CSTPR Noontime Seminar: Lucy McAllister
Blind Spots: Electronics Firms, and the Social and Environmental Harms of the Electronics Commodity Chain
by Lucy McAllister, Environmental Studies, University of Colorado
Abstract: The global electronics commodity chain perpetuates widespread human and environmental harms, including the global sale of 'conflict minerals' that are used to fund the violence of warlords (Spectrum 2011), the depletion of virgin minerals and precious metals, primarily, from Africa (Boone & Ganeshan 2012), the persistence of unsafe and environmentally hazardous working conditions at electronics factories in Asia (Zhou 2013), and the abridgement of electronics workers' rights to unionize (Cheng et al. 2012). The practices commonly used to recycle electronic waste (e-waste) in the informal sector of developing countries, where roughly 50-80% of the global hazardous e-waste stream is sent, also produce severe harms, including health risks especially for women and children (Frazzoli 2010).
Despite the lead role that multinational electronics firms' likely play in the social and environmental harms of the electronics commodity chain, little research has been done on these issues. The aim of this project is thus to investigate how the specific role of lead firms in producing severe human and environmental problems throughout the electronics commodity chain has gone largely unnoticed by external audiences. Using impression management theory, I will ask whether or how electronics firms use impression management mechanisms to shift attention away from their detrimental business practices, thereby legitimizing themselves in the eyes of the public, and making it easier to sell their products and accumulate capital.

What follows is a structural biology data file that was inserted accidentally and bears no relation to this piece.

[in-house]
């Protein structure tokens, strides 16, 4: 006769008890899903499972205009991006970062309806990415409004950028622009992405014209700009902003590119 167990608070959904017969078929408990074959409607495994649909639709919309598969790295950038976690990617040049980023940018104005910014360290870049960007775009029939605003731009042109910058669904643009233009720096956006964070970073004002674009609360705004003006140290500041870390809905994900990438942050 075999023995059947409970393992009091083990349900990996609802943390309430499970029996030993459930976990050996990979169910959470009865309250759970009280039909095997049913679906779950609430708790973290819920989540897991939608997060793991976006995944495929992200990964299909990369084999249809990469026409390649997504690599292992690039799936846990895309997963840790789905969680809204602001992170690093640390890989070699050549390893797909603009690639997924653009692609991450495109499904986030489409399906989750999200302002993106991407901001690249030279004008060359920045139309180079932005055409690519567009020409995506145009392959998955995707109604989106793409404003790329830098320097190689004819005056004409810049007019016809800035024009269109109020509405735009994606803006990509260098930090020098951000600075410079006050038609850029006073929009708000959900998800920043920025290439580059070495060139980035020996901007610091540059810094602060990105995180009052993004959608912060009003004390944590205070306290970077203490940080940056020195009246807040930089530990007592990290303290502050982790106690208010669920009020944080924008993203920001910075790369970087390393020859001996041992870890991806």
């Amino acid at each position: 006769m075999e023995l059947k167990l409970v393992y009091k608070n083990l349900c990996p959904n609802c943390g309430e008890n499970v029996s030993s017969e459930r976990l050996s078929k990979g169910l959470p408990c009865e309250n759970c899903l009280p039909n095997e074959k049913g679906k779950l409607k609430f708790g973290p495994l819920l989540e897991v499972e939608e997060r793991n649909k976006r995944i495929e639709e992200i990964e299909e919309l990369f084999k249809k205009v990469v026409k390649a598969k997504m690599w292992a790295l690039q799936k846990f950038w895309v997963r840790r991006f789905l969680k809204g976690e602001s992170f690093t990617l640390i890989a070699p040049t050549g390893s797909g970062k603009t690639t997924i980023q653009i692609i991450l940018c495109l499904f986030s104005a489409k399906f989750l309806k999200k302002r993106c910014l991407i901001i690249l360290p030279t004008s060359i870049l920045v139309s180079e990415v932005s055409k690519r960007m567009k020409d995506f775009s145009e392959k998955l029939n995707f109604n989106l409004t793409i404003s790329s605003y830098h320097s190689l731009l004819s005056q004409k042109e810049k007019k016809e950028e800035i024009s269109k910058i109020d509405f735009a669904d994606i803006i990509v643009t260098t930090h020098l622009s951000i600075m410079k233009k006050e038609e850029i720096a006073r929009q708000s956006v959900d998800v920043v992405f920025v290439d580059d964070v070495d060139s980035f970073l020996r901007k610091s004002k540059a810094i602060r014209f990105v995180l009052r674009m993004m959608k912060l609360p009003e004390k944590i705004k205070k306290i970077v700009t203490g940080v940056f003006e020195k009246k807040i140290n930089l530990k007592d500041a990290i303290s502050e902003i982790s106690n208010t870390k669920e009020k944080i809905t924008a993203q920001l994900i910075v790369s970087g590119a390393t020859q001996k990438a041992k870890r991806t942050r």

Biography: Before coming to study at the University of Colorado, Boulder, Lucy McAllister graduated summa cum laude from Connecticut College in 2009 with a B.A. in Environmental Studies and German Studies. After college, Lucy spent time in Hamburg, Germany on a Fulbright scholarship and, later, worked at the German Consulate in Chicago, Illinois. Lucy completed her M.S. in environmental studies at CU in May 2013, and has continued within the environmental studies program to pursue a PhD.
Broadly, Lucy explores the business-society-environment relationship, focusing on the role of lead firms in the human and environmental harms of the electronics commodity chain. She was the 2012 Theory in Critical Political Ecology Paper Competition Winner at the University of Kentucky's Dimensions of Political Ecology Conference, and, in the fall of 2013, Lucy was awarded a CIRES Graduate Research Fellowship. Lucy's first article, 'Women, E-waste & Technological Solutions to Climate Change,' was recently published by the Health and Human Rights Journal in June 2014.